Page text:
In recent years, Dove has tried to create a niche for itself by promoting real beauty and self-esteem. Granted, it still sells beauty products, and what I am sharing in this post is still an ad, but it provides a helpful reminder, nonetheless. Warning — if you try to avoid images of scantily clad women, this video is not for you.
(Video from link here.)
We are all impacted by advertising, and now part of parenting is helping your children sift through advertising’s messages. It’s a tough job, but it is necessary. Here are some activities and conversations to try with your kids (boys and girls):
– Pick a time to do an “ad purge” of your house. Make a competition to see how many ads or examples of marketing your kids can find throughout the house. (If you want to de-clutter at the same time, throw away or recycle as much as you can.) Examples of what you might find: magazines, catalogs, political mailings, all forms of product packaging, coupons, in-app ads on mobile devices, TV, radio, the backs of books, and the list goes on.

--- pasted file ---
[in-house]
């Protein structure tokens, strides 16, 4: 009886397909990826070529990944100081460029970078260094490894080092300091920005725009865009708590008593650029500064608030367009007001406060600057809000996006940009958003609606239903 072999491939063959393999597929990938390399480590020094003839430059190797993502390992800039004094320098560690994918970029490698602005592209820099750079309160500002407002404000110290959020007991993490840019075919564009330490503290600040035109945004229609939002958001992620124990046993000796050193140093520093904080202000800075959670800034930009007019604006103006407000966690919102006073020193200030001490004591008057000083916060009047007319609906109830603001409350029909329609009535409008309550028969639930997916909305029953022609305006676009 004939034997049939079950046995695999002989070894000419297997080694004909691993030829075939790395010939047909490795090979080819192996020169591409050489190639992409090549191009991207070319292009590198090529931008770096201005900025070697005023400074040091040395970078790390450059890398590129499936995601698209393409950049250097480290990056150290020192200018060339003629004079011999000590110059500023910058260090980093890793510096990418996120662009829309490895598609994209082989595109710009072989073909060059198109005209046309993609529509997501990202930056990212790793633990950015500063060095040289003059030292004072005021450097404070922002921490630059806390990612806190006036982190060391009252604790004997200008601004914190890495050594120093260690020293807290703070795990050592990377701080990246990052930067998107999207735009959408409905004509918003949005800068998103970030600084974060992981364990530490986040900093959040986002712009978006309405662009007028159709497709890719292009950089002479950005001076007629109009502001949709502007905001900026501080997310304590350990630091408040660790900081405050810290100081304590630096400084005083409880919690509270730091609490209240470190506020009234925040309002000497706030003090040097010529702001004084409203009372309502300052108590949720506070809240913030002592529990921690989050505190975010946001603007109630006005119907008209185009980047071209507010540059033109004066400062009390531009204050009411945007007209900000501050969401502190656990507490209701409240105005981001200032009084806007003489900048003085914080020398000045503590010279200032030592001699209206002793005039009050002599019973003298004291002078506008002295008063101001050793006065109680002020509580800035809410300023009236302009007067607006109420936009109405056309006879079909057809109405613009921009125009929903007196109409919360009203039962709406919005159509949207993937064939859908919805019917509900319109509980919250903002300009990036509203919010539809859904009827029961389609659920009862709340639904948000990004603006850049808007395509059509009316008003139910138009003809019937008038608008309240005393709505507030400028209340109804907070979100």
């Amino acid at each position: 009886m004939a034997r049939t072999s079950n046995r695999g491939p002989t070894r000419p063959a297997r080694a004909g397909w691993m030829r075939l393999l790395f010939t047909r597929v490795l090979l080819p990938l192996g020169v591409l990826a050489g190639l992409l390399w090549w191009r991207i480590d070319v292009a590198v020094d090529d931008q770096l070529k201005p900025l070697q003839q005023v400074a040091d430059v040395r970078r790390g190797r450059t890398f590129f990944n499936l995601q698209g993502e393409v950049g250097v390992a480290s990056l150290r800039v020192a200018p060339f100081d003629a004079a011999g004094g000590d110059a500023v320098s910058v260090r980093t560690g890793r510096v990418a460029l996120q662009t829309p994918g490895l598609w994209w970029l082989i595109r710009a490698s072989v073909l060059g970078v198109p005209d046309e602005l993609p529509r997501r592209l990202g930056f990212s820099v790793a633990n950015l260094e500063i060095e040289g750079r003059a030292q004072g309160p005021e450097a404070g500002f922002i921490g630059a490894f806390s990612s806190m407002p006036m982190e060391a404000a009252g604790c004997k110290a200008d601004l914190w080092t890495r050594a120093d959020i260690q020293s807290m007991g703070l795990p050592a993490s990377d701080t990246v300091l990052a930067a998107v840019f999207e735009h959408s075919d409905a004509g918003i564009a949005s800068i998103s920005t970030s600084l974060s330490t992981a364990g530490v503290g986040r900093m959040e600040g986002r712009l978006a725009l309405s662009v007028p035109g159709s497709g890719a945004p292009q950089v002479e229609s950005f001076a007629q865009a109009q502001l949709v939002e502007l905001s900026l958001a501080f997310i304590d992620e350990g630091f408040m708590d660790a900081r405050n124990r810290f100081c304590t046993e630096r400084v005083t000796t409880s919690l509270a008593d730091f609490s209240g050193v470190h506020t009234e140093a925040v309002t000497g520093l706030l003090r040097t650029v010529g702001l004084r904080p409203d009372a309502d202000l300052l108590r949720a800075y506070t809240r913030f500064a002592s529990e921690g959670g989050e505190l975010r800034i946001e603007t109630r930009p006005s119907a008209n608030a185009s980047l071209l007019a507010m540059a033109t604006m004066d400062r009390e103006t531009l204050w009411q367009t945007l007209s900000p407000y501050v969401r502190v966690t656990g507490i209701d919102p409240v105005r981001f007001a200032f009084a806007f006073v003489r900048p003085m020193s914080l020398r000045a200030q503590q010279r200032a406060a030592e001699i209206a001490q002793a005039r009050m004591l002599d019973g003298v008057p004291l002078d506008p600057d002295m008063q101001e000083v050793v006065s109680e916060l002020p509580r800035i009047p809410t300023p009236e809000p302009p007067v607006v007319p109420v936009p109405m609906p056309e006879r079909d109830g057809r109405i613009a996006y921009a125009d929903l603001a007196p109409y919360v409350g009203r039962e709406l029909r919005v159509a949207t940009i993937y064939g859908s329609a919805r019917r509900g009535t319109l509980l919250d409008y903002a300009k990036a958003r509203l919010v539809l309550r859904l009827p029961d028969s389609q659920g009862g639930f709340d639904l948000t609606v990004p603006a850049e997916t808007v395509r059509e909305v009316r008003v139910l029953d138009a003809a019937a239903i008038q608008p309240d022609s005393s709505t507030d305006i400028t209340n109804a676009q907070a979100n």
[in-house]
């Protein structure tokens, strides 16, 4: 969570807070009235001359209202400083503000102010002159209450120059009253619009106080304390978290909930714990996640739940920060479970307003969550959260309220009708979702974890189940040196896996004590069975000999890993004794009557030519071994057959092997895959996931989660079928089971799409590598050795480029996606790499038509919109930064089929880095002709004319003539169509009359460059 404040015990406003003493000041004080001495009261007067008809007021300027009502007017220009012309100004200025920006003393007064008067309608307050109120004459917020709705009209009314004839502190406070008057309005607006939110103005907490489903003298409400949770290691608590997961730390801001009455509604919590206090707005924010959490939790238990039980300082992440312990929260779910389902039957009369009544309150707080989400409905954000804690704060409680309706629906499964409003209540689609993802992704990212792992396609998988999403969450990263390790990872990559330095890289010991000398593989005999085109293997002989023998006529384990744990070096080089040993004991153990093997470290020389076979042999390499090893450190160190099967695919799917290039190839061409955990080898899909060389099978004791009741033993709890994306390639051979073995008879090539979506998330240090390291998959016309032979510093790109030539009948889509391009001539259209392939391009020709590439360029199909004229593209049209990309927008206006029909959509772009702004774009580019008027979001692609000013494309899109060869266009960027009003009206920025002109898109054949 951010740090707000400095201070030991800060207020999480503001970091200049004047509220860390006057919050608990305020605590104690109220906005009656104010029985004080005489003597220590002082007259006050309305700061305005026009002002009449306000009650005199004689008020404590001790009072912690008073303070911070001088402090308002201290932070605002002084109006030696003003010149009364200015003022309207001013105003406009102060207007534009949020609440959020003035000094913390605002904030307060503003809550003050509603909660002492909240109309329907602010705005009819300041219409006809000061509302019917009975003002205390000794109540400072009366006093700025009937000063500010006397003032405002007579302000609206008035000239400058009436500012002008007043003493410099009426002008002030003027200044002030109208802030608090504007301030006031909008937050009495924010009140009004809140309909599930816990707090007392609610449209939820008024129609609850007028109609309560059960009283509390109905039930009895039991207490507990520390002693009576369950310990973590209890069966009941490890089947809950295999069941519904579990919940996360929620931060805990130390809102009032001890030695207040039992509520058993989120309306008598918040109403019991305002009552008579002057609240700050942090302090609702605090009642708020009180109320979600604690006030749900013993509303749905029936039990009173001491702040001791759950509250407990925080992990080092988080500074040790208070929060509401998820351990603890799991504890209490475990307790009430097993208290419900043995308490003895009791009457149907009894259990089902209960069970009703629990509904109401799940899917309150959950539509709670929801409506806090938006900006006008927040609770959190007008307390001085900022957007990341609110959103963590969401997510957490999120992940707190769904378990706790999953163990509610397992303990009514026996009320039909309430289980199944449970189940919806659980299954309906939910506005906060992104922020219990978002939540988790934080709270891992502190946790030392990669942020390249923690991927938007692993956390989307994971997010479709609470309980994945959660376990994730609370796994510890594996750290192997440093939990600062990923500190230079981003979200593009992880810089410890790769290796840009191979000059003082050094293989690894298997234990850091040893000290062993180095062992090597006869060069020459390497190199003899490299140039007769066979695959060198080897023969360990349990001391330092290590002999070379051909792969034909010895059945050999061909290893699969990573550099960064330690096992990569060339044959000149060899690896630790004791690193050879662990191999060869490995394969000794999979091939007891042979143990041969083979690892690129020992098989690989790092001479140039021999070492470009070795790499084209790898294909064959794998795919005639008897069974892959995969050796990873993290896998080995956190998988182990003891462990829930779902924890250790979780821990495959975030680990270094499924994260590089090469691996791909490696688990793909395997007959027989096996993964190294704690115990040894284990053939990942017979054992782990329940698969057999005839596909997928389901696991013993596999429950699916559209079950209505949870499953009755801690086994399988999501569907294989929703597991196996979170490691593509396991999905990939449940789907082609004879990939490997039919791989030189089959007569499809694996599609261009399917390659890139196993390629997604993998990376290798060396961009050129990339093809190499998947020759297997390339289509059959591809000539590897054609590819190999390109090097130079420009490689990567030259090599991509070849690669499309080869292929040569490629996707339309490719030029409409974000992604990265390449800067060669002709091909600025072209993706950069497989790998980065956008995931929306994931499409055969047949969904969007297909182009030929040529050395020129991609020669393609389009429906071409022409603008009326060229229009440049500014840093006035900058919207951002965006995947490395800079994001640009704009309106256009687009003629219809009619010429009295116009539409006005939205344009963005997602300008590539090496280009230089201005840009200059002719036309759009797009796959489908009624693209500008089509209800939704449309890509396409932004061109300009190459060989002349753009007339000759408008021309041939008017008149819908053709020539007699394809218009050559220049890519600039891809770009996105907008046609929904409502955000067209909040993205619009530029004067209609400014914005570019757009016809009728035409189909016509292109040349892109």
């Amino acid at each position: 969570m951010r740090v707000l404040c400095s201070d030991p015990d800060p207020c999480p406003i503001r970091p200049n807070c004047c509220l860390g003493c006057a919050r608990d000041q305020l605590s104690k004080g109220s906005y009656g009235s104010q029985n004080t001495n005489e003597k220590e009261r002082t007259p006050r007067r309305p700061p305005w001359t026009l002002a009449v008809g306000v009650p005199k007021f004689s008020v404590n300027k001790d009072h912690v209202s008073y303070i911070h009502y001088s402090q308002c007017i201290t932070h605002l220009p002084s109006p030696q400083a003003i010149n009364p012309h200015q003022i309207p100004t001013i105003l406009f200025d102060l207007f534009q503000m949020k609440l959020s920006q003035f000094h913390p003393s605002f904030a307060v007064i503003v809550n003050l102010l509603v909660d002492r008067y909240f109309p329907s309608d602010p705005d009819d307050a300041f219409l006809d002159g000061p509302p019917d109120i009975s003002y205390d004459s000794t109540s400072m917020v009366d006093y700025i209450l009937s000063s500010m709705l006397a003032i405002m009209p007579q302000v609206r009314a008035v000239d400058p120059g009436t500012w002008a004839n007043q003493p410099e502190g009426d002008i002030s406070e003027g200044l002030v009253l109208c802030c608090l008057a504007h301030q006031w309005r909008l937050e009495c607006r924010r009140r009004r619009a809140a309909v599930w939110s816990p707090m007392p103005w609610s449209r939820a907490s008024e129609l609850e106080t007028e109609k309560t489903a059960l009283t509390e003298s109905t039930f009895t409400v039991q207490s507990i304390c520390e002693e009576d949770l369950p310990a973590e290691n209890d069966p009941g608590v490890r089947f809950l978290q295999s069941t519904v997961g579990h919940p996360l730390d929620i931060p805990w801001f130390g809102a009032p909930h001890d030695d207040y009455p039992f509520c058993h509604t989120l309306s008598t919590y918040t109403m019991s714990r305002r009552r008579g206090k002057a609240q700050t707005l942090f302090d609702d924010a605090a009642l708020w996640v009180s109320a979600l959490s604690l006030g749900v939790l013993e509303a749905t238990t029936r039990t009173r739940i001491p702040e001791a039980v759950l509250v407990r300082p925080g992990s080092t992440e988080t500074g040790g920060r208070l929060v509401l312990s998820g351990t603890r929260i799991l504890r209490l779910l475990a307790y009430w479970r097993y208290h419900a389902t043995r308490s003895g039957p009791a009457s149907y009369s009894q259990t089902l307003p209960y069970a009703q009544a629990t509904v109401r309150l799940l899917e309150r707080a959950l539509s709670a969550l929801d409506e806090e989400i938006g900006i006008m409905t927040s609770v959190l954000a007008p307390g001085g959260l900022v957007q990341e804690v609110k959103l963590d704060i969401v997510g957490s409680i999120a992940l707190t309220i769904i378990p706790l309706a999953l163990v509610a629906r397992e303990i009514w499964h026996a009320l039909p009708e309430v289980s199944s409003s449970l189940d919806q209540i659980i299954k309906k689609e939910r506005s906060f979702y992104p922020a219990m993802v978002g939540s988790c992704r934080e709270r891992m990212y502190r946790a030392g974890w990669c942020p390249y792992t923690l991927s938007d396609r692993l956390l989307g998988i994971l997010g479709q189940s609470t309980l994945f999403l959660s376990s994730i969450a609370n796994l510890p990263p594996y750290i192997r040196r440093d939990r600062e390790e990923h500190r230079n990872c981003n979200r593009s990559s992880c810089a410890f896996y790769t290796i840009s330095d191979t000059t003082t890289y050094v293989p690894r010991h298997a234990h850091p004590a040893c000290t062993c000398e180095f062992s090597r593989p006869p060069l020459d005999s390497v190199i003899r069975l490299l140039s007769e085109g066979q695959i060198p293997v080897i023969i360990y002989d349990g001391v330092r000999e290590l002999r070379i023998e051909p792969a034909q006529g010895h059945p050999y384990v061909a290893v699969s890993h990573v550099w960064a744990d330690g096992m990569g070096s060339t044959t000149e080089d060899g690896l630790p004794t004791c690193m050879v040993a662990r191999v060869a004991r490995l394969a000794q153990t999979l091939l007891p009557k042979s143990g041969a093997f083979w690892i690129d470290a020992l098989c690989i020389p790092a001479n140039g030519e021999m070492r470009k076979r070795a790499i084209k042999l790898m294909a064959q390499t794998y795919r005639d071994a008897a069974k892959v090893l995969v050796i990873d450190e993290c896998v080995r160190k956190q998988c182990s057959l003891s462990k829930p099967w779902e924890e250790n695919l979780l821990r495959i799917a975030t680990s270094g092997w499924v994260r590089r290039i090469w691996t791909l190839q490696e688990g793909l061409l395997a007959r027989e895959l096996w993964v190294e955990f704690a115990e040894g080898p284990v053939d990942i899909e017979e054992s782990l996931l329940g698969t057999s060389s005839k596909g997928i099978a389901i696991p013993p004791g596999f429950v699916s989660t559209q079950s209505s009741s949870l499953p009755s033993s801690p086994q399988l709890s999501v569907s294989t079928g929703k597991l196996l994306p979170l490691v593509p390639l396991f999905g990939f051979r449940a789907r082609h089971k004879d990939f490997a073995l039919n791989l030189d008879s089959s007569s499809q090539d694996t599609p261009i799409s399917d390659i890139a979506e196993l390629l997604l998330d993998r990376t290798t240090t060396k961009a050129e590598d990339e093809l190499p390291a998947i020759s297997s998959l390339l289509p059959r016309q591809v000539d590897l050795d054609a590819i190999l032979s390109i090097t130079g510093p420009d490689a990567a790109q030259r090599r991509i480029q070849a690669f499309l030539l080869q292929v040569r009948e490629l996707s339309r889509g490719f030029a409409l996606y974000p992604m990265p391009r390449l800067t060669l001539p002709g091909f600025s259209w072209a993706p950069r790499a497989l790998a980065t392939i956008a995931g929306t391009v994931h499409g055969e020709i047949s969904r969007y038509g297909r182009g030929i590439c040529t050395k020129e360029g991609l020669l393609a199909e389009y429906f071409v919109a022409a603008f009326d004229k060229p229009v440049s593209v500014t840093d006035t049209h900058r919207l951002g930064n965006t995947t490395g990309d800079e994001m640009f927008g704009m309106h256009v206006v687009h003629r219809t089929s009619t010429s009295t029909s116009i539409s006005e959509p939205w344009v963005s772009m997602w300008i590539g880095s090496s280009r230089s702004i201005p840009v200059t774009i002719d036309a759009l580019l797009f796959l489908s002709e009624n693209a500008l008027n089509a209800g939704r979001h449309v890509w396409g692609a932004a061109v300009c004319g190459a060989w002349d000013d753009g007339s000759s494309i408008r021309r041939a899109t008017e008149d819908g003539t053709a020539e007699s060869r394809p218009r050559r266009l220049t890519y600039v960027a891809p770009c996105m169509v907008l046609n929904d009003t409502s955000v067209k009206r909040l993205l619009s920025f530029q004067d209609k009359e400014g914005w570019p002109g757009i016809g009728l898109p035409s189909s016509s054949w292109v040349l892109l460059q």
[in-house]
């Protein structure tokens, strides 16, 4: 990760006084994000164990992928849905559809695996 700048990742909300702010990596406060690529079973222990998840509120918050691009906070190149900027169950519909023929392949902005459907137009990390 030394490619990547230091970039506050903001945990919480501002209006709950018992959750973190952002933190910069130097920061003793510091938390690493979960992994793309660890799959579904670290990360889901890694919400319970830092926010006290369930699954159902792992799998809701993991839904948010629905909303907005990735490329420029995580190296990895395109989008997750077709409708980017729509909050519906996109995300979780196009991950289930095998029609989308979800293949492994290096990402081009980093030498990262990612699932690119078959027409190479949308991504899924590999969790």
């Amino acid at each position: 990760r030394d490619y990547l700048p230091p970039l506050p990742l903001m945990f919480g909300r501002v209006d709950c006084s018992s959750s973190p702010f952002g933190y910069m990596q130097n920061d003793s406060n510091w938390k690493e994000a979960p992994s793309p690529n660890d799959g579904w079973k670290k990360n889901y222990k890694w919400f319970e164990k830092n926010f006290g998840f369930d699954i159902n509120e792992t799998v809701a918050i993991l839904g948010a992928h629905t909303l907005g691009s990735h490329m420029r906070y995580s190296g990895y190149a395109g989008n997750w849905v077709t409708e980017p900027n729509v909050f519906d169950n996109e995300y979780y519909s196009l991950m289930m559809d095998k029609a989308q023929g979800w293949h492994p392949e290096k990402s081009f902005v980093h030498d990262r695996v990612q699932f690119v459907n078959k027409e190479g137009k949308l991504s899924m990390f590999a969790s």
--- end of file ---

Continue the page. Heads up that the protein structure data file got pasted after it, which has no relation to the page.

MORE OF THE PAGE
– Collect several examples of health and beauty products in your house. Read the packaging, front and back, with your kids. How does it sound? Do you believe it? Is it scientific sounding or fanciful? For younger kids, ask them to write packaging for a beauty product that they invent and talk about it. For older teens, ask them how they select which products they will use.
– Pick a day to go without make-up as a family. I’ve known whole schools to make a no-make-up day, encouraging teachers and students alike to show their bare face to world. Talk about whether make-up is easy or difficult to give up.
What other ideas can you think of for encouraging your kids to see real beauty?